“Since I started nursing I have always had a secret desire to donate a kidney because I wanted to help someone else who wasn’t as fortunate as me health-wise. I just wanted to do something worthwhile and give something back to the universe.”
Narinder contacted Bradford renal consultant, Dr John Stoves, and following initial tests and a physiological assessment at St Luke’s Hospital, was referred for more thorough medical examinations at St James’ Hospital in Leeds where the regional kidney transplant centre is based.
“After many weeks of waiting for the tests to be completed, I finally got the word ‘Congrats Narinder, we’ve found a match and you are someone’s golden ticket to a new lease of life!’”
In December 2018, Narinder donated her kidney to a young man who had been poorly with chronic kidney disease. “I insisted that I didn’t want to meet him as I said ‘No, I’m not doing this for me, I’m doing it for the greater good and I don’t need the thanks or the attention.
“Hearing from the transplant co-ordinator that my kidney had worked immediately for the recipient, and he was not just surviving but thriving was all I needed to know.”
Narinder still attends hospital for yearly check-ups as part of the NHS’s aftercare service to altruistic donors.
She is telling her story today, not because she wants praise, but because she wants to inspire others within Bradford to consider either altruistic or living related transplants.
“There is a big need for organs within our community and unless people hear about my story, they may not know that you can do this.
“Being able to give one of my kidneys to another person, who may have eventually died if they had not received this organ, is being able to give the gift of life. I am living proof that you can live well with one kidney …so why not stop the suffering of those who stay on the transplant list through no fault of their own.”
Mohammed Islam, 44, from Bradford received a life-saving transplant from his younger brother in July 2013 (when he was aged 36) after being placed on the transplant list following the discovery that he was suffering from an auto-immune disorder that was damaging his kidneys.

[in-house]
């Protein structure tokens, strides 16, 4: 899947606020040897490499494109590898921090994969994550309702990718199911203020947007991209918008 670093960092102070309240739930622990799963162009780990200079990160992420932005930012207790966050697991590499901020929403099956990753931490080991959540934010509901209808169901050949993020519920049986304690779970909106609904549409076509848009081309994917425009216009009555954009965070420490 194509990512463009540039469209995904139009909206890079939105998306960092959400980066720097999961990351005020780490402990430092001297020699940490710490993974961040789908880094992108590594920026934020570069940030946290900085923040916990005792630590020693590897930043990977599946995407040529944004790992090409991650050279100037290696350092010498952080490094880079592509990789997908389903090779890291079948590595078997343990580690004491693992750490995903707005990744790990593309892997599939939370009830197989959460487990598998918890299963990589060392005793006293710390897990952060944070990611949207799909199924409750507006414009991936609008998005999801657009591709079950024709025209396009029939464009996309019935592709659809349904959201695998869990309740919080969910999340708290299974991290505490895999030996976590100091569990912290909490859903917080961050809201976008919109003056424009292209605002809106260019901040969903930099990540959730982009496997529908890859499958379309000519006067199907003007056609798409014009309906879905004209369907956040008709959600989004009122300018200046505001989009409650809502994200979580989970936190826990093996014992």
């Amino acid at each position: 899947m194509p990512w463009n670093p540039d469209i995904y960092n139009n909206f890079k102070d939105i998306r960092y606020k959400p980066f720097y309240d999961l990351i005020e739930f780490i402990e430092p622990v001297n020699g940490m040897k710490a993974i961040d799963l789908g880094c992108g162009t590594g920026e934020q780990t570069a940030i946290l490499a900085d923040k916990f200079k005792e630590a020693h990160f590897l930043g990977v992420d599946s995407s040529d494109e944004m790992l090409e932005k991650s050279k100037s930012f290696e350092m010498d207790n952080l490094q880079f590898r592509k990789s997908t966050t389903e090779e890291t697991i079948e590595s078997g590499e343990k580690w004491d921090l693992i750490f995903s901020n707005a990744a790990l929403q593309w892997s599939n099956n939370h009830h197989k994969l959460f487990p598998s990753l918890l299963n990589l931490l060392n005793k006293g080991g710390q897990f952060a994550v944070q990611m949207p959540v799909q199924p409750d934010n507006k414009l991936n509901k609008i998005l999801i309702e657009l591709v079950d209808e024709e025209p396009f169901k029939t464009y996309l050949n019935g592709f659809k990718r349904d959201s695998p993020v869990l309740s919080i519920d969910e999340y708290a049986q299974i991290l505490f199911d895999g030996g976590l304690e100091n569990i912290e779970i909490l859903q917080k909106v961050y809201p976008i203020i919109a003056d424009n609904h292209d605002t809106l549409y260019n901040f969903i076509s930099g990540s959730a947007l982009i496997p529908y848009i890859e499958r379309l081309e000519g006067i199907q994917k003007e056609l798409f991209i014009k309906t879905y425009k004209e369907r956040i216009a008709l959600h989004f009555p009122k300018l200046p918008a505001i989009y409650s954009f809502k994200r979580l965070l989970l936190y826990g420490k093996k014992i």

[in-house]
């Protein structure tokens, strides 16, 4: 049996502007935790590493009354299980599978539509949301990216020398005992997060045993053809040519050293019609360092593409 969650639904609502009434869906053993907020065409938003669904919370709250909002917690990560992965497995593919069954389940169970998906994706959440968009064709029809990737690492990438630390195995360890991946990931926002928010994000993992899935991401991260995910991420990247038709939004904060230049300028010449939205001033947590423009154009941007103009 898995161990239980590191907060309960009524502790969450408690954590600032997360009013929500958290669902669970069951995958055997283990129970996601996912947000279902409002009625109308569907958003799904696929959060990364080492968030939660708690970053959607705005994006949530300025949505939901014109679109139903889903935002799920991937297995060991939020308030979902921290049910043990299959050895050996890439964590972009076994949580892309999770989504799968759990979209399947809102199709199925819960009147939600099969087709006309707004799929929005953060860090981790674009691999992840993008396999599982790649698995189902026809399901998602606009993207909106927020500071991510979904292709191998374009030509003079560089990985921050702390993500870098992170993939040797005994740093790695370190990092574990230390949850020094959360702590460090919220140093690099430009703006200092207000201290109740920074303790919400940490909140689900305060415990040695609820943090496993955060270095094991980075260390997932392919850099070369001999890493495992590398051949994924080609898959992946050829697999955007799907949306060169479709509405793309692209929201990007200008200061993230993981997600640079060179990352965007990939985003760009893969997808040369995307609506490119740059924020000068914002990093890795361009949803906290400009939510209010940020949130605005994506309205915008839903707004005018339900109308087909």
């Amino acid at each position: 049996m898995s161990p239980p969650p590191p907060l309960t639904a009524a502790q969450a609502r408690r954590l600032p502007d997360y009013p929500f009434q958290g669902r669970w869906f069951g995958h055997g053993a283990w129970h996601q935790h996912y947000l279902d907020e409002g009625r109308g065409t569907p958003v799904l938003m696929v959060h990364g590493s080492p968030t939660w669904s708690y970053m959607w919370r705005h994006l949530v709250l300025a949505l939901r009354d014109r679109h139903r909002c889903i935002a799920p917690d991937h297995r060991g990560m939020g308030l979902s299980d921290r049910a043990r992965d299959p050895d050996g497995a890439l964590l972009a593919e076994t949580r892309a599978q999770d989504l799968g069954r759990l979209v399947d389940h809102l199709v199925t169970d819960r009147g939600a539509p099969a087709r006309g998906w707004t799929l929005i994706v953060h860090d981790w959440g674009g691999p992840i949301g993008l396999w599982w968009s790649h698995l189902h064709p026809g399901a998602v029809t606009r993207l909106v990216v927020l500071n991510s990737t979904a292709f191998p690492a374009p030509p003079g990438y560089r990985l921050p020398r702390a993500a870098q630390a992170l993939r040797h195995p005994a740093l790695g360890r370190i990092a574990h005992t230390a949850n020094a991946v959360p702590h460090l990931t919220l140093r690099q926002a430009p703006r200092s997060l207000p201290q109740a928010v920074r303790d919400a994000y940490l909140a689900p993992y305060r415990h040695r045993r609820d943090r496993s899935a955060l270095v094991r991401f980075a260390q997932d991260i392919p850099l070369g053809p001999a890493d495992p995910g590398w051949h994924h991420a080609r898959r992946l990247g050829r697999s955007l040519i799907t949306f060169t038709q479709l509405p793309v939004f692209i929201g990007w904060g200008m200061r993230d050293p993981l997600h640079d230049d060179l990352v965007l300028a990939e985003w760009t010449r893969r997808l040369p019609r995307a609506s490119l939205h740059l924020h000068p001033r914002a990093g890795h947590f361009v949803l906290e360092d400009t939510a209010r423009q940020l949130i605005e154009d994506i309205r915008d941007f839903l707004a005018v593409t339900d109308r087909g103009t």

He said: “I was basically told by my renal consultant that because of my rare blood type (because I am from a south Asian background) not to expect a transplant any time soon. I languished on the list for about eight or nine months, until my younger brother asked if he could donate his kidney to me.
“At first I refused to let him put his life on the line for me, but he turned round and asked me: ‘If it was the other way round and it was me on the transplant list, would you donate your kidney to me?’ And I replied: ‘I would, in a heartbeat.’ And he said: ‘There you go then, have confidence in me’. We never looked back.”
“Having a new kidney has been absolutely amazing – it has given me a new lease of life and I’ve never looked back.
“I would encourage people – especially those from the south Asian community here in Bradford to consider living-related donations – receiving a kidney from a member of your own family is the best match that you can get and it gives you the best chance and best outcome for a fantastic quality of life going forward. I will be forever grateful to my younger brother for his gift to me.”
Karen Piotr’s husband, Mark, 49, donated his organs to eight people in May 2017, following his sudden and unexpected death following a bleed on the brain. Karen, from Queensbury, sits on BTHFT organ donation committee and is now a tireless campaigner for organ donation. She is also a trustee for the Family Donor Network: https://www.organdonation.nhs.uk/helping-you-to-decide/real-life-stories/families-who-donated-their-loved-ones-organs-andor-tissue/karen-and-mark-s-story/
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Note to Editors:
- NHS Blood and Transplant (NHSBT): NHSBT is a joint England and Wales Special Health Authority. We provide the blood donation service for England and the organ donation service for the UK. We also provide donated tissues, stem cells and cord blood. We are an essential part of the NHS, saving and improving lives through public donation.
- Bradford Teaching Hospitals NHS Foundation Trust:
Bradford Teaching Hospitals NHS Foundation Trust is responsible for providing hospital services for the people of Bradford and communities across Yorkshire. We serve a core population of around 500,000 and provide specialist services for 1.1 million people.
Our 5,500 staff work over several sites, including Bradford Royal Infirmary, which provides the majority of inpatient services, and St Luke’s Hospital, which predominantly provides outpatient and rehabilitation services. We also manage local community hospitals at Westwood Park, Westbourne Green, and Eccleshill.
The Trust has its own Bradford Hospitals Charity: https://bradfordhospitalscharity.org/
Follow us on Twitter: @BTHFT
For more information please visit www.bradfordhospitals.nhs.uk